Liberals Fear Obama Is Bungling Debt Talks

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Brendan Smialowski / Getty Images

President Barack Obama makes a statement to the press during a daily briefing at the White House July 5, 2011 in Washington, DC.

When President Obama meets at the White House on Thursday morning with Democratic and Republican leaders from Congress, all of Washington will be watching carefully for any hint of progress toward a deficit-reduction deal that can pave the way for a politically painful Congressional vote to raise the federal debt limit. But one group will be watching with a pronounced wariness: Obama’s liberal supporters (also known as his toughest critics). Stop me if you’ve heard this one before, but liberals are frustrated with Barack Obama. This will be familiar to anyone who has followed his presidency from health care reform (fight for a public option!) to terrorist detention (close Gitmo!) to Afghanistan (get out now!) to Wall Street oversight (appoint Elizabeth Warren!) In the case of the wrangling over the debt ceiling, the complaint–from activists, bloggers, and some Democrats in Congress–ranges from substance to tactics to messaging, but can be boiled down this way: You’re getting played. Here are the critique’s three basic components:

He Blew His Best Shot: Obama was directly confronted with this critique at Wednesday’s Twitter “town hall” event, in which he was shown a widely-retweeted question from New York Times columnist Nick Kristof. Picking up on a theme liberals have debated for months, Kristof asked whether “it was a mistake” that Obama failed to win a borrowing-limit increase as part of the grand deal he cut with Congressional Republicans last December. The idea is that Obama enjoyed more leverage over Republicans back then, because the GOP was obsessed with preventing a scheduled expiration of the Bush tax cuts. (They got their wish in the deal, in exchange for allowing an extension of unemployment benefits and a payroll tax break.) The question made the President sweat. Obama’s response to Kristof? “That wasn’t the deal that was available.” (Kristof was not impressed,  later tweeting that there was no way to know because Obama never pressed the issue.)

He’s Ineptly Framed the Debate: Liberals have complained for a while now that Obama didn’t engage in the debate over the debt limit early enough or forcefully enough. As far back as April, Nation columnist Eric Alterman complained that it was “long past time for this president to get off the ropes and come out punching.” Others lament that Obama hasn’t used the bully pulpit more to explain the potentially horrendous consequences of a default. And some House Democrats, who have felt excluded from Obama’s talks with Republicans, have also complained that Obama is sending weak signals to the GOP and not mounting a robust fight for the left’s priorities. It’s true that liberals were heartened by Obama’s June 29 press conference, at which he cast GOP as champions of the super-rich and defenders of absurd corporate tax loopholes. (“Those who are hoping he will continue to make a strong moral argument in favor of ending [high-end tax cuts] should be pleased by what they heard,” wrote the Washington Post‘s Greg Sargent.) But many fear it was too little, too late.

He’s Caving In: Ultimately, what liberals fear most is that Obama, desperate for a deal that could improve his 2012 re-election prospects by boosting the economy and positioning him as a results-producing centrist for 2012, will agree to trillions of dollars in spending cuts–including trims to cherished entitlement programs like Social SecurityMedicare and Medicaid–in exchange for relatively puny tax revenue increases. (According to multiple reports this morning, Obama plans to put Social Security cuts squarely in play at Thursday’s meeting.) Some reports suggest that the ratio of spending cuts to tax increases could be on the order of five to one. Given that Obama’s original negotiating position was that the debt ceiling be raised without conditions–a stance he soon abandoned–it’s easy to see why the left feels dismayed. That’s particularly true when you consider that the nation’s borrowing limit has been raised dozens of times by multiple presidents, none of whom made anything like the substantive policy concessions that Obama is now discussing. The New Republic‘s Jonathan Chait argues that Obama has proven himself a weak negotiator, and frets that, as a result, “the risk of Obama acceding to some dreadful policy choices is real and worrisome.” The prominent liberal blogger Digby is confounded that Obama is tying deficit reduction to the debt vote at all. And in a statement to TIME, Progressive Change Campaign Committee co-founder Adam Green says that any deal accepting entitlements cuts instead of higher taxes on the rich will amount to “a defining moment of presidential weakness.”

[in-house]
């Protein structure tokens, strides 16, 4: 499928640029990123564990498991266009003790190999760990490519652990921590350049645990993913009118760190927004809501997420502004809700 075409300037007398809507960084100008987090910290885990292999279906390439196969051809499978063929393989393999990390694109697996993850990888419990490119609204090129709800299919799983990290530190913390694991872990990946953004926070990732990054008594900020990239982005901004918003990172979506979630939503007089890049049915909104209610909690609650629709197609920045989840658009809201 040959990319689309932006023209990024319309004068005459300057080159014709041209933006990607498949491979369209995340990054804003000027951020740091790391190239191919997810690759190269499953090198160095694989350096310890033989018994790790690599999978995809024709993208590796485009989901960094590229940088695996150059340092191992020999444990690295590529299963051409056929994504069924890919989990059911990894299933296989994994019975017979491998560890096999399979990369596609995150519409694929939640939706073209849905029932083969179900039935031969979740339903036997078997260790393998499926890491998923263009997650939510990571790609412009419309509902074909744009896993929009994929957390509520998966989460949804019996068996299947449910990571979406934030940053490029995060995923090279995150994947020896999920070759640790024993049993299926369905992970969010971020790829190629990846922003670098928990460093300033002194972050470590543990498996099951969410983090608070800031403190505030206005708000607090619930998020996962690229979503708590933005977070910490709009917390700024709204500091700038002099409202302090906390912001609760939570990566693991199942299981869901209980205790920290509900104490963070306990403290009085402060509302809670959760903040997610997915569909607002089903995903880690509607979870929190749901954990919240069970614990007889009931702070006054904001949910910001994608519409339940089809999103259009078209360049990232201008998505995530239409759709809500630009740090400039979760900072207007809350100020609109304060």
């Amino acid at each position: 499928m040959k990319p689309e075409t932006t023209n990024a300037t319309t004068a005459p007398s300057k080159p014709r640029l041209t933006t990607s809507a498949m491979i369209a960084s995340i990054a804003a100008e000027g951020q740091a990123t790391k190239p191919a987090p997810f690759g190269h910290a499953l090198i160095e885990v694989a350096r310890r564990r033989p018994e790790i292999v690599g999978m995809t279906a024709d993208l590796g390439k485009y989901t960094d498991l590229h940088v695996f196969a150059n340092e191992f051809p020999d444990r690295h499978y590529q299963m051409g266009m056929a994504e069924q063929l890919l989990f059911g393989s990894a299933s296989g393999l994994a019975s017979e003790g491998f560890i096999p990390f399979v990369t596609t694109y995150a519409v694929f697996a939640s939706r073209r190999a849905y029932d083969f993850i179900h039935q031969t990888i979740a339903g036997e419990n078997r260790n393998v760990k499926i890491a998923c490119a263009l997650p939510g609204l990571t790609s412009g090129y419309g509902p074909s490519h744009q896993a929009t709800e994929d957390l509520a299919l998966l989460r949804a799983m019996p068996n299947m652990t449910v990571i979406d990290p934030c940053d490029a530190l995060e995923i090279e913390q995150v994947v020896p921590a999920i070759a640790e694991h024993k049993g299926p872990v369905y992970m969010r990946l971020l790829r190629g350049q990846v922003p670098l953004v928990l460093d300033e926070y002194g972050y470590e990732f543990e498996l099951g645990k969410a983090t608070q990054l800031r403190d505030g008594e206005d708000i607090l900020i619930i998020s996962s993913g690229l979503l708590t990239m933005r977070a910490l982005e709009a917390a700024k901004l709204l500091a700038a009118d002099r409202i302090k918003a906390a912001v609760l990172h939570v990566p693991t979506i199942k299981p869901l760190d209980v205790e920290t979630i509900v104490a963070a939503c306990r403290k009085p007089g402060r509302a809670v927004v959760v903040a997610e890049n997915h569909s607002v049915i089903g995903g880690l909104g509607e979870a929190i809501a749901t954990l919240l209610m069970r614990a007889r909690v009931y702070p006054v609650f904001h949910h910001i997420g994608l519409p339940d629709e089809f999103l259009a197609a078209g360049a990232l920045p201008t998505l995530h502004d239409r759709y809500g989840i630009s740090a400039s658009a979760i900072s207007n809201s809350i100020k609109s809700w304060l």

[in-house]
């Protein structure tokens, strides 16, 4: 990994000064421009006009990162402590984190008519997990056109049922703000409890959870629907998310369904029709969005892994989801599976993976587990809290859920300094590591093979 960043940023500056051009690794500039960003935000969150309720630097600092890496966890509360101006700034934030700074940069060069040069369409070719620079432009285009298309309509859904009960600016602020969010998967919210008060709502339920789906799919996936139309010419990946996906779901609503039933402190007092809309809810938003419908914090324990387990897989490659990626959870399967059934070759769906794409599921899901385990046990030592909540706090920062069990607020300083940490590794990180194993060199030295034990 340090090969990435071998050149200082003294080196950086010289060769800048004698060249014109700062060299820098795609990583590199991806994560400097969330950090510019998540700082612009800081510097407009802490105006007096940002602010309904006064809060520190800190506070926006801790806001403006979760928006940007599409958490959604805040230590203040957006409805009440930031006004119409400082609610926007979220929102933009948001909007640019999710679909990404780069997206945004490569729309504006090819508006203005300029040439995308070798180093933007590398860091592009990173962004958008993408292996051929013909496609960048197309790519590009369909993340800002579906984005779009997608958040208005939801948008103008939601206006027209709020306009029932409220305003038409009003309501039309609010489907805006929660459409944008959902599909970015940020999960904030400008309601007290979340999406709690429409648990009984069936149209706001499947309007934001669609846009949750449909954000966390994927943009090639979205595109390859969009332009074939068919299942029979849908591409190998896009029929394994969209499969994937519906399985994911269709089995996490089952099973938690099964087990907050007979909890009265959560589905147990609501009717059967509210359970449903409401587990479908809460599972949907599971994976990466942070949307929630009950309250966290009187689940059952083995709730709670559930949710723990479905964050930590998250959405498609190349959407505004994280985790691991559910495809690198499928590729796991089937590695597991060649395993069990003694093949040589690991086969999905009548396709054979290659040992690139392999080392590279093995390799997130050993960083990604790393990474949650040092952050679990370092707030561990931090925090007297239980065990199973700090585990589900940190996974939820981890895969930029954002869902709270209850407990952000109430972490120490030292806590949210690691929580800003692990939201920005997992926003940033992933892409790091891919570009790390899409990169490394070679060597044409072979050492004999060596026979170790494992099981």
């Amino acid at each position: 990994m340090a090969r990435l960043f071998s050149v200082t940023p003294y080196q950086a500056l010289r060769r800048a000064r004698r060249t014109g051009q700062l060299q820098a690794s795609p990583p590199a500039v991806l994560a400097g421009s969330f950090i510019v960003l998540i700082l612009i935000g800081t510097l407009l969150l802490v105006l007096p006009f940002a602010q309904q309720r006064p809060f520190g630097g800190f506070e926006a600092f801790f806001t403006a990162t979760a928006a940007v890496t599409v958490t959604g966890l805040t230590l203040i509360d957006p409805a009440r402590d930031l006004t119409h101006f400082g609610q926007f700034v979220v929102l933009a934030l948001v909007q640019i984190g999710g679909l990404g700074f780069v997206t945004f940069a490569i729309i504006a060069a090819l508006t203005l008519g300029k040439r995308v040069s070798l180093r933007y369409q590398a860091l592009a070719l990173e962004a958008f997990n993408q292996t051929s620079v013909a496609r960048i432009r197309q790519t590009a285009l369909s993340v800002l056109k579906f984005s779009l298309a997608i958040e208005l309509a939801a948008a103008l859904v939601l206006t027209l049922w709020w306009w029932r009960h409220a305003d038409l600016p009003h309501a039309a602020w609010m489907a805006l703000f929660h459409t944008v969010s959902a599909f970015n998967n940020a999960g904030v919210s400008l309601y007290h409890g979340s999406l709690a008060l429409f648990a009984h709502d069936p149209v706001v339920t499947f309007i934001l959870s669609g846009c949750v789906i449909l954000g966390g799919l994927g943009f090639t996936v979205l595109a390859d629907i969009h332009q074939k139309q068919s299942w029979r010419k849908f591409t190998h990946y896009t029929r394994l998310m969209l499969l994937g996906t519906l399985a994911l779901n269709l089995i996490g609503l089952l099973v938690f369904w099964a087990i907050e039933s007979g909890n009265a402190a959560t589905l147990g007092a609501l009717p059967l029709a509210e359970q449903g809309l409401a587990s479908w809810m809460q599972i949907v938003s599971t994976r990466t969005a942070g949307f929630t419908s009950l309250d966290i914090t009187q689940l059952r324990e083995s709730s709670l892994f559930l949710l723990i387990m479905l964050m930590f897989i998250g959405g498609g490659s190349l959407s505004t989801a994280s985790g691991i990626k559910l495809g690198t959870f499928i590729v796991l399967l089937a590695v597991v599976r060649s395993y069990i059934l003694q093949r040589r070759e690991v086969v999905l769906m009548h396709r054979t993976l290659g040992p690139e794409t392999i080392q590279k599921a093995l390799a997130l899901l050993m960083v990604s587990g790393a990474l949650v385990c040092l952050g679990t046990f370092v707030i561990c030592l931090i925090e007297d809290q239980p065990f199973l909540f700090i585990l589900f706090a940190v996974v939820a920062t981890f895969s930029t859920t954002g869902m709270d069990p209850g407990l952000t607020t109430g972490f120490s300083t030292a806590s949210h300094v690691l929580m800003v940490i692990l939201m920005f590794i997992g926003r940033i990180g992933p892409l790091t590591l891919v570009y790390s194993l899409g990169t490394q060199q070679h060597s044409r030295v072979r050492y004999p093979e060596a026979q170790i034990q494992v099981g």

There are plenty of counterarguments to these complaints, of course. Obama might say that he has very little leverag eover the Republican Party whose base despises the idea of increasing the debt limit and which appears more willing than Democrats to flirt with economic disaster. He might argue that this debt limit vote is different from past ones because the nation’s fiscal health has rarely if ever seemed so dire. He might also say (though probably not in public) that he’s never minded being positioned between angry partisans on the left and the right. None of that will mollify his frustrated liberal supporters, of course. But spirited criticism from the left hasn’t moved Obama before, and there’s little reason to think this time will be any different.

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